The word is getting out! Gygaia Projects directors present on various aspects of the project
Christina Luke and Chris Roosevelt
Scholarly conversation takes place in many venues, one of which is through the presentation of new data and ideas at conferences and as part of lecture series. Such presentations offer an exciting opportunity to collaborate with and get feedback from colleagues around the world.
In mid-February, Christina Luke attended a terrific conference and workshop entitled: “New Approaches to Historic Landscapes.” Her presentation focused on the construction of “heritage and history” through the lens of sovereignty in the Gediz Valley. The title of her paper was “Deep Time: Cultural Landscapes from Antiquity to Modernism in the Gediz Valley, western Turkey”. Christina asked how “the right heritage” is often celebrated at the expense of other historical narratives. She argued that historical landscape analysis offers one way forward in understanding change over time. The sessions were supported by a British Academy Newton Fund Advanced Fellowship, and led by Mimar Sinan Fine Arts University (Turkey) and Newcastle University (UK). It is our hope to collaborate with various new colleagues to begin a historic landscape analysis of the Gediz Valley.
Chris Roosevelt recently spoke on two occasions about the ongoing work of Gygaia Projects. His first talk took place at the German Archaeological Institute as part of their ongoing lecture series. The title of his paper was “A Forgotten Capital in Late Bronze Age Central Western Anatolia: Kaymakçı in the Marmara Lake Basin.” Chris talked briefly about the results of the Central Lydia Archaeological Survey, which found a network of second-millennium BCE citadels around Lake Marmara, and presented some initial results of the ongoing excavations at Kaymakçı under the Kaymakçı Archaeological Project. His talk was well attended by members of the archaeological community in Istanbul.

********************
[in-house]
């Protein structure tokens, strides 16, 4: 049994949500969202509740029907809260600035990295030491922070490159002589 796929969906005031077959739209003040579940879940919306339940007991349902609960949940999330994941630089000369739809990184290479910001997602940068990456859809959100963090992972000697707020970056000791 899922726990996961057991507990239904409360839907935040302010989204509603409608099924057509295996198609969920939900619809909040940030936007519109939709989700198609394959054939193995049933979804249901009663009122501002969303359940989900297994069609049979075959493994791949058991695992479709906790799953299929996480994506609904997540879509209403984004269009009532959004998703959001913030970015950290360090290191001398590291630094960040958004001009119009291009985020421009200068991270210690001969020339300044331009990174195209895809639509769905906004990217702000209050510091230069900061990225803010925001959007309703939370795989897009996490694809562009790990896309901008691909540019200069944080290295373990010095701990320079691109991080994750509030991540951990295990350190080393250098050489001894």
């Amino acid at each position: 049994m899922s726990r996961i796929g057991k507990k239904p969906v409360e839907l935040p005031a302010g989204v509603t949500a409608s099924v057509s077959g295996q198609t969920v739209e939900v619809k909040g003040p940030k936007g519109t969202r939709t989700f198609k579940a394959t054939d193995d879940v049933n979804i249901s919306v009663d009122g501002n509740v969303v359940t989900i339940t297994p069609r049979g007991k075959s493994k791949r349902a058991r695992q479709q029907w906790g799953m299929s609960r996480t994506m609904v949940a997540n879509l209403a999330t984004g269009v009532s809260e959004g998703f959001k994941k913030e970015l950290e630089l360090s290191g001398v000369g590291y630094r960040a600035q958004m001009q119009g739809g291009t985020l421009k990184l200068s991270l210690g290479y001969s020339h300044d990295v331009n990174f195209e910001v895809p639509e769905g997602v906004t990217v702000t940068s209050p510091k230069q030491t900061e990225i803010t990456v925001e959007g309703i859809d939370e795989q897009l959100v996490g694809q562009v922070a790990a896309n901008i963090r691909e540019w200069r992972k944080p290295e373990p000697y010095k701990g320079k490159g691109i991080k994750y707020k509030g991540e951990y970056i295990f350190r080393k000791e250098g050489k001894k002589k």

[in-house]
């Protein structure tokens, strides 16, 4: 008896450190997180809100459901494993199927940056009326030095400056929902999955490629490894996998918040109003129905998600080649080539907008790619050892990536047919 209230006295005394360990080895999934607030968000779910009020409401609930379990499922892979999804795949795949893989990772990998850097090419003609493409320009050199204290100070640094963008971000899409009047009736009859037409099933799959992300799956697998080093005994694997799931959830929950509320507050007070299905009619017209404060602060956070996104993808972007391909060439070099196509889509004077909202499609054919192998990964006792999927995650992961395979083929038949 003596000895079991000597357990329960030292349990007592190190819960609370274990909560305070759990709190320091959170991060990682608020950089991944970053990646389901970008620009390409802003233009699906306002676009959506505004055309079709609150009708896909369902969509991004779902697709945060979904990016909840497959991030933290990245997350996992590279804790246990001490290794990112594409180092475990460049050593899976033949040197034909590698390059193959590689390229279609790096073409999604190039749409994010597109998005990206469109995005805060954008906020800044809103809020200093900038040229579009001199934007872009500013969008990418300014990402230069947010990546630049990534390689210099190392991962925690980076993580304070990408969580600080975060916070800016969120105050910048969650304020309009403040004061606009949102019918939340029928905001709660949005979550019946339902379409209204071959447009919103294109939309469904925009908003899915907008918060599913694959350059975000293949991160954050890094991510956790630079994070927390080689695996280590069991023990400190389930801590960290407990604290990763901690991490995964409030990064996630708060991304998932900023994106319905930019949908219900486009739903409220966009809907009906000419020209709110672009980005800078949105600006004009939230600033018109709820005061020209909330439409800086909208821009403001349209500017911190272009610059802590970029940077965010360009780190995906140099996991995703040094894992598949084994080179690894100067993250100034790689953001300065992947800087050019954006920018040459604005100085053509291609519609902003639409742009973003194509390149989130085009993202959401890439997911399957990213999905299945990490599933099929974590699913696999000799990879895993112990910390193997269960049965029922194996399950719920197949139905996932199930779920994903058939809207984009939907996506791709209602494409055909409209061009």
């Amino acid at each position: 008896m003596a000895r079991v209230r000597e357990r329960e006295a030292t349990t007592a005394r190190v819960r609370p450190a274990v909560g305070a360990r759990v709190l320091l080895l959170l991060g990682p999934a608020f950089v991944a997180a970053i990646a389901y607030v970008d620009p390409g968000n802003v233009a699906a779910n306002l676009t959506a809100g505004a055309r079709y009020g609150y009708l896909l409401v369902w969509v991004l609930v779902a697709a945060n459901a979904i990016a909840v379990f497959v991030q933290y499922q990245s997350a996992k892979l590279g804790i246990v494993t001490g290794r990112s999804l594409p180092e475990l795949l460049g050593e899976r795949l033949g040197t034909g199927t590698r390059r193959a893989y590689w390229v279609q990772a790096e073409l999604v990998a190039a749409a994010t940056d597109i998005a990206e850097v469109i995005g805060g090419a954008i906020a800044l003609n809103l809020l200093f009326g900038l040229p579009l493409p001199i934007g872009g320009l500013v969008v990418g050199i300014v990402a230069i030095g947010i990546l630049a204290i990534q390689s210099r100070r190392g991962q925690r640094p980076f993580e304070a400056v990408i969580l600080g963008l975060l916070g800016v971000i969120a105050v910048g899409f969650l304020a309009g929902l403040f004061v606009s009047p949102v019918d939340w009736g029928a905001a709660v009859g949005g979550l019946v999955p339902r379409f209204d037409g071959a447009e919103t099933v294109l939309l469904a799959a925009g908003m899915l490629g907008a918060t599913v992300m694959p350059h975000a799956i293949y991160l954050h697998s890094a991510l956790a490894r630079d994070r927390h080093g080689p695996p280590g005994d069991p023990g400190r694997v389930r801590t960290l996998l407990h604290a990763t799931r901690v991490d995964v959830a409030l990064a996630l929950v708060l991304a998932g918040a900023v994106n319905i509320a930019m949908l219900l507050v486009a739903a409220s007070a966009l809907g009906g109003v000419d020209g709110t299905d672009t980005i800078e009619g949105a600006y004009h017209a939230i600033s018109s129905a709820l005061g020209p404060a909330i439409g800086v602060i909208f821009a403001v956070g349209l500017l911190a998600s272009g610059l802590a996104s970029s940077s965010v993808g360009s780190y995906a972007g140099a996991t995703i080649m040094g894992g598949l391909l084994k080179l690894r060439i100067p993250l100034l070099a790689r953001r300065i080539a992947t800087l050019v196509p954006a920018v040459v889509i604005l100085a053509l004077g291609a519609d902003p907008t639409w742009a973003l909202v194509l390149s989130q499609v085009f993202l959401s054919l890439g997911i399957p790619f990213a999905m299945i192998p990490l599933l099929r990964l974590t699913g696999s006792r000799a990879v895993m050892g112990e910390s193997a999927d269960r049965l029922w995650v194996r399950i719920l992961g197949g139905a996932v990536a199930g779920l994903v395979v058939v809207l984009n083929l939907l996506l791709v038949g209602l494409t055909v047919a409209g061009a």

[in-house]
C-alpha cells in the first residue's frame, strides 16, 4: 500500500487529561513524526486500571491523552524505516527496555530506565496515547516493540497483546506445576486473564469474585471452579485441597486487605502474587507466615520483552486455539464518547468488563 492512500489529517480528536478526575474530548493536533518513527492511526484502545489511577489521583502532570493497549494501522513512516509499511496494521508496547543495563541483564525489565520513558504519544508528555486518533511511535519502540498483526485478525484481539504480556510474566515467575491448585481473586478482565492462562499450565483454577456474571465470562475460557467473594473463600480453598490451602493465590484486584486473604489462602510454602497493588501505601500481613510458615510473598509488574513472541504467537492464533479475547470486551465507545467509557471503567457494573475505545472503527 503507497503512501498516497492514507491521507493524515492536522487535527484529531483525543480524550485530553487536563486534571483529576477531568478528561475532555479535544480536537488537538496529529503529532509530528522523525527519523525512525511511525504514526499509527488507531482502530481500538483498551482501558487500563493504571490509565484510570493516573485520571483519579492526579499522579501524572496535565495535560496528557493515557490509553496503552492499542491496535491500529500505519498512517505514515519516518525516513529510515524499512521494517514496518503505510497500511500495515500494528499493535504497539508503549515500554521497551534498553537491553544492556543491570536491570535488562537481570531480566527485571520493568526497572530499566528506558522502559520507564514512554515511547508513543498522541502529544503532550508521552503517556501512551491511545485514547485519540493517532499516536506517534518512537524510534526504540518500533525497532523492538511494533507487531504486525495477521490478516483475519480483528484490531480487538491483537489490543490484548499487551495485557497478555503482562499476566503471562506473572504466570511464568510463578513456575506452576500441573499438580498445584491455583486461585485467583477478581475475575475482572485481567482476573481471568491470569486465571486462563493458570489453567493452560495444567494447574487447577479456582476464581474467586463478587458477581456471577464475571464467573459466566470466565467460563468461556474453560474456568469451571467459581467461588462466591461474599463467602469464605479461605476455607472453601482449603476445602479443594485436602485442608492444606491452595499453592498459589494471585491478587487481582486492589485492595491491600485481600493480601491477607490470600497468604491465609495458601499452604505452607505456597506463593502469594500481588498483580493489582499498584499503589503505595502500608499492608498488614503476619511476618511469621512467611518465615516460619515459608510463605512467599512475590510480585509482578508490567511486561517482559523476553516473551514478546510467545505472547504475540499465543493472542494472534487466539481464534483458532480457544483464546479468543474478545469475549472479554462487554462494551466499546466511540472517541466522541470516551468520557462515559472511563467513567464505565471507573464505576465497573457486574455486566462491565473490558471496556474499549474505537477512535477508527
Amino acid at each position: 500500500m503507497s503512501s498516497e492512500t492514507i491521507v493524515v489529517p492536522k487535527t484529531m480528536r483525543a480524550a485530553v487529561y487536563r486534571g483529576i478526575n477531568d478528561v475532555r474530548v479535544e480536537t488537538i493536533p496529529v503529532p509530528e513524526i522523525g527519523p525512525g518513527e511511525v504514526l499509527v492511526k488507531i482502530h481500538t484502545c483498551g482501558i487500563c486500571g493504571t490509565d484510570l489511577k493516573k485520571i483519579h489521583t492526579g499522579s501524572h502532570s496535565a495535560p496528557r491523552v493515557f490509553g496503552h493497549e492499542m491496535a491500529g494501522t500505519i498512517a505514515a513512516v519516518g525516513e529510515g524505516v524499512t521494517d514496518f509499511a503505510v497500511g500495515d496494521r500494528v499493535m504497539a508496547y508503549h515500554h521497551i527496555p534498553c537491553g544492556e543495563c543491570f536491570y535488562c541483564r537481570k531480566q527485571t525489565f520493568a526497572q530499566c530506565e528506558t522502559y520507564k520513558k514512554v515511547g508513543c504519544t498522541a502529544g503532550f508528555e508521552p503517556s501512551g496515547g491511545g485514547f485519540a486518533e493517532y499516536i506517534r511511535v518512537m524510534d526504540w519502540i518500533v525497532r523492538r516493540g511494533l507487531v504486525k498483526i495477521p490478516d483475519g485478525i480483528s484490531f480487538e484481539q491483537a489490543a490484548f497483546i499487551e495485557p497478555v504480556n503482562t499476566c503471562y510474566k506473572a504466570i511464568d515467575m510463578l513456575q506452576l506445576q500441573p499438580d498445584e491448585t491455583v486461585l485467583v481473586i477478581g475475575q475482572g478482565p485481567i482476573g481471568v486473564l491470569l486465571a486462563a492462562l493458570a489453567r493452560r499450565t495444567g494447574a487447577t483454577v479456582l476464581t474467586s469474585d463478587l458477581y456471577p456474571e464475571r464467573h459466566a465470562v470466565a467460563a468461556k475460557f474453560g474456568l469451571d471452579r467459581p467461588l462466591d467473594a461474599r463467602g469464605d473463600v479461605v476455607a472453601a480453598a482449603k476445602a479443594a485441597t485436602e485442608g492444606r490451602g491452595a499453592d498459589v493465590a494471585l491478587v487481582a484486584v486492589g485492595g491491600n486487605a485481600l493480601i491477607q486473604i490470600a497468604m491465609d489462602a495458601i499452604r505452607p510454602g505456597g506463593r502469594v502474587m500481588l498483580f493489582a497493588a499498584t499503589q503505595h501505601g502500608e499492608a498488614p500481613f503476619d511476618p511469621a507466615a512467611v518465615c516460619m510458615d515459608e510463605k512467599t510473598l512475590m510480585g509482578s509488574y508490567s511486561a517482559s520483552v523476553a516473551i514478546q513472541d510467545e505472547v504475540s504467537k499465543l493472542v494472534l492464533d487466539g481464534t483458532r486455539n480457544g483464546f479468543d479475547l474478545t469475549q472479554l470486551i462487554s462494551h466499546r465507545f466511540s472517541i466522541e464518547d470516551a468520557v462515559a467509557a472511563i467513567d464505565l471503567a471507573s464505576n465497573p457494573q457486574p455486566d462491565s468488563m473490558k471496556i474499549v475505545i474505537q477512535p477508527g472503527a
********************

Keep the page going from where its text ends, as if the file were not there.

At the Turkish Art and Culture Lecture Series of the Turkish Cultural Foundation, Chris’s talk “Archaeology, Technology, and Sustainability: Approaches to the Past in the Gediz Valley, Western Turkey” addressed the sustainability of archaeological practice and data. He discussed various non-invasive archaeological techniques, including aerial photography and remote sensing, and also explained the digital recording system of the project as a way of making it possible to “re-excavate” sites digitally. (See Chris’s open-source article with fellow project members Peter Cobb, Manny Moss, Brandon Olson, and Sinan Ünlüsoy, titled “Excavation is Destruction Digitization: Advances in Archaeological Practice” for more information on the latter topic!)